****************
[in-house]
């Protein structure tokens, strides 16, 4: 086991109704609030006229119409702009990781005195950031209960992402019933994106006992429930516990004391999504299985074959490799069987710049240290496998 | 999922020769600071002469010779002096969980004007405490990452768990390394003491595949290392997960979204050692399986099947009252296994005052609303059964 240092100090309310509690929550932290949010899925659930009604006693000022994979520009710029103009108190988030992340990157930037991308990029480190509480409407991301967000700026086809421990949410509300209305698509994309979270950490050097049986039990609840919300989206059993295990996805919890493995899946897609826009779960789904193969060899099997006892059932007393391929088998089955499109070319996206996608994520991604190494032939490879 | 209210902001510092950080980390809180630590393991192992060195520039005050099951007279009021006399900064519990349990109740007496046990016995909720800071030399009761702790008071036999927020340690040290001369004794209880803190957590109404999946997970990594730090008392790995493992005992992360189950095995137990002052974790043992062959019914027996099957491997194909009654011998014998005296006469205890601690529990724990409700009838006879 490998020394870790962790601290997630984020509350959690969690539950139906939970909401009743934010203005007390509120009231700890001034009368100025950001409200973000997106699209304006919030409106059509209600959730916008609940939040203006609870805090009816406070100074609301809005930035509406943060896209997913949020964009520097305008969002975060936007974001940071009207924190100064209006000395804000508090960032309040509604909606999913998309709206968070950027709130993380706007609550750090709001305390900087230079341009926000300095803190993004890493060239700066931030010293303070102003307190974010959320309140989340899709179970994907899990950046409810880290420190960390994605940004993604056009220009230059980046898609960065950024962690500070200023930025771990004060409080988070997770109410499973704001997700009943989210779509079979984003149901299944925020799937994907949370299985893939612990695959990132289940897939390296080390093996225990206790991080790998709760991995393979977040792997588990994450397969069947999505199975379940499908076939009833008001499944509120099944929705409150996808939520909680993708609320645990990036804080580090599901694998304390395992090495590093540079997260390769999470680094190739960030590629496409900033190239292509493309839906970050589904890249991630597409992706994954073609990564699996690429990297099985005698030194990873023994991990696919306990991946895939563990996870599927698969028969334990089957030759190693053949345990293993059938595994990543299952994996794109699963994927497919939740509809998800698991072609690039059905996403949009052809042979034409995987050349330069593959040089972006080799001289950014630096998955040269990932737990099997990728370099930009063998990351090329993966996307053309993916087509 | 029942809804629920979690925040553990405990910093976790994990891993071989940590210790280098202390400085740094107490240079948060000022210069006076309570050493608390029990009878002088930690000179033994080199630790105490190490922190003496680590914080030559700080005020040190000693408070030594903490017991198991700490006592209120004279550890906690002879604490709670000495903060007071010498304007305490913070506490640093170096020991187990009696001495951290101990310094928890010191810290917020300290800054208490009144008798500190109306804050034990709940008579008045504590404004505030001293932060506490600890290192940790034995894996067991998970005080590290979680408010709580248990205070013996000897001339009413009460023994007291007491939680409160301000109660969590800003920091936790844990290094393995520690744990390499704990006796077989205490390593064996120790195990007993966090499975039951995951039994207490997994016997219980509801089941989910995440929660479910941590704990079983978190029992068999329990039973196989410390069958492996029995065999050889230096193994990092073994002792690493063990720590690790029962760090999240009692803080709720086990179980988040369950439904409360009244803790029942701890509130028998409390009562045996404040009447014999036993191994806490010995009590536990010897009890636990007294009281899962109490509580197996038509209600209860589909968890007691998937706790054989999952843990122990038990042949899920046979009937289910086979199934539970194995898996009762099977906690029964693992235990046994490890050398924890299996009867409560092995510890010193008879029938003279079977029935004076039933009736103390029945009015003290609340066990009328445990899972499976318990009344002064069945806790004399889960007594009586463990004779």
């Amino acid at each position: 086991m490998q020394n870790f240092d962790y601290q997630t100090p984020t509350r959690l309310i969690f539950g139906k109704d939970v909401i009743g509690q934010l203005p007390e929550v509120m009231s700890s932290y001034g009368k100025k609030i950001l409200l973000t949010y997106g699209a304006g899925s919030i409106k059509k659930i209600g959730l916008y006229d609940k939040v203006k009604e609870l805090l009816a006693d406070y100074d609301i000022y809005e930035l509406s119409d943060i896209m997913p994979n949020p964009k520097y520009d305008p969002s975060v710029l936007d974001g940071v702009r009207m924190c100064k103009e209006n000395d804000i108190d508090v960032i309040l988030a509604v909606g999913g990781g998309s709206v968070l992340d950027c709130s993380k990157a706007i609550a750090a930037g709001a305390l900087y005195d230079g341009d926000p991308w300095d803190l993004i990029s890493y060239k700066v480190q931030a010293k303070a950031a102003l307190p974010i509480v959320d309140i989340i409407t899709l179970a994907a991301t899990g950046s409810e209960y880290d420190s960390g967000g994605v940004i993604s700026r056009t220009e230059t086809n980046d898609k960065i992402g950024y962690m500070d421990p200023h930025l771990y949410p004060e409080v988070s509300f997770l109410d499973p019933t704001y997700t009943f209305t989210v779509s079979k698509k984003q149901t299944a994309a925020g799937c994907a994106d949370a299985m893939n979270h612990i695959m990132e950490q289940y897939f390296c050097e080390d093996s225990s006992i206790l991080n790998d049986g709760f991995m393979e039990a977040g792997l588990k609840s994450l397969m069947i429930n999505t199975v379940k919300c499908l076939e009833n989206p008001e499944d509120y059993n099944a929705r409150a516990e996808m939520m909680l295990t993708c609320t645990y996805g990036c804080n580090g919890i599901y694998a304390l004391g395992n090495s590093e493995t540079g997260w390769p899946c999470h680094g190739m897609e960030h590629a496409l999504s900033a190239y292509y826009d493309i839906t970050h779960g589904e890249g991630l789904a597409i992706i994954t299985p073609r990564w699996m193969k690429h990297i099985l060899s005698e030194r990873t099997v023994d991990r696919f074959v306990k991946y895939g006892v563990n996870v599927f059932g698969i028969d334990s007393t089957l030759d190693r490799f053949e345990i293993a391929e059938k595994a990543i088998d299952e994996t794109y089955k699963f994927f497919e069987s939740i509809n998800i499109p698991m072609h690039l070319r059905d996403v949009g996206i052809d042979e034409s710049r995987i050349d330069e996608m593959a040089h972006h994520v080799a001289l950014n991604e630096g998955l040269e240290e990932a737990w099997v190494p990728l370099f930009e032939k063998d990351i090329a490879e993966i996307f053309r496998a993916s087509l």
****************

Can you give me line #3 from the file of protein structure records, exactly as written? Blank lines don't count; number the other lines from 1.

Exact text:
């Amino acid at each position: 086991m490998q020394n870790f240092d962790y601290q997630t100090p984020t509350r959690l309310i969690f539950g139906k109704d939970v909401i009743g509690q934010l203005p007390e929550v509120m009231s700890s932290y001034g009368k100025k609030i950001l409200l973000t949010y997106g699209a304006g899925s919030i409106k059509k659930i209600g959730l916008y006229d609940k939040v203006k009604e609870l805090l009816a006693d406070y100074d609301i000022y809005e930035l509406s119409d943060i896209m997913p994979n949020p964009k520097y520009d305008p969002s975060v710029l936007d974001g940071v702009r009207m924190c100064k103009e209006n000395d804000i108190d508090v960032i309040l988030a509604v909606g999913g990781g998309s709206v968070l992340d950027c709130s993380k990157a706007i609550a750090a930037g709001a305390l900087y005195d230079g341009d926000p991308w300095d803190l993004i990029s890493y060239k700066v480190q931030a010293k303070a950031a102003l307190p974010i509480v959320d309140i989340i409407t899709l179970a994907a991301t899990g950046s409810e209960y880290d420190s960390g967000g994605v940004i993604s700026r056009t220009e230059t086809n980046d898609k960065i992402g950024y962690m500070d421990p200023h930025l771990y949410p004060e409080v988070s509300f997770l109410d499973p019933t704001y997700t009943f209305t989210v779509s079979k698509k984003q149901t299944a994309a925020g799937c994907a994106d949370a299985m893939n979270h612990i695959m990132e950490q289940y897939f390296c050097e080390d093996s225990s006992i206790l991080n790998d049986g709760f991995m393979e039990a977040g792997l588990k609840s994450l397969m069947i429930n999505t199975v379940k919300c499908l076939e009833n989206p008001e499944d509120y059993n099944a929705r409150a516990e996808m939520m909680l295990t993708c609320t645990y996805g990036c804080n580090g919890i599901y694998a304390l004391g395992n090495s590093e493995t540079g997260w390769p899946c999470h680094g190739m897609e960030h590629a496409l999504s900033a190239y292509y826009d493309i839906t970050h779960g589904e890249g991630l789904a597409i992706i994954t299985p073609r990564w699996m193969k690429h990297i099985l060899s005698e030194r990873t099997v023994d991990r696919f074959v306990k991946y895939g006892v563990n996870v599927f059932g698969i028969d334990s007393t089957l030759d190693r490799f053949e345990i293993a391929e059938k595994a990543i088998d299952e994996t794109y089955k699963f994927f497919e069987s939740i509809n998800i499109p698991m072609h690039l070319r059905d996403v949009g996206i052809d042979e034409s710049r995987i050349d330069e996608m593959a040089h972006h994520v080799a001289l950014n991604e630096g998955l040269e240290e990932a737990w099997v190494p990728l370099f930009e032939k063998d990351i090329a490879e993966i996307f053309r496998a993916s087509l």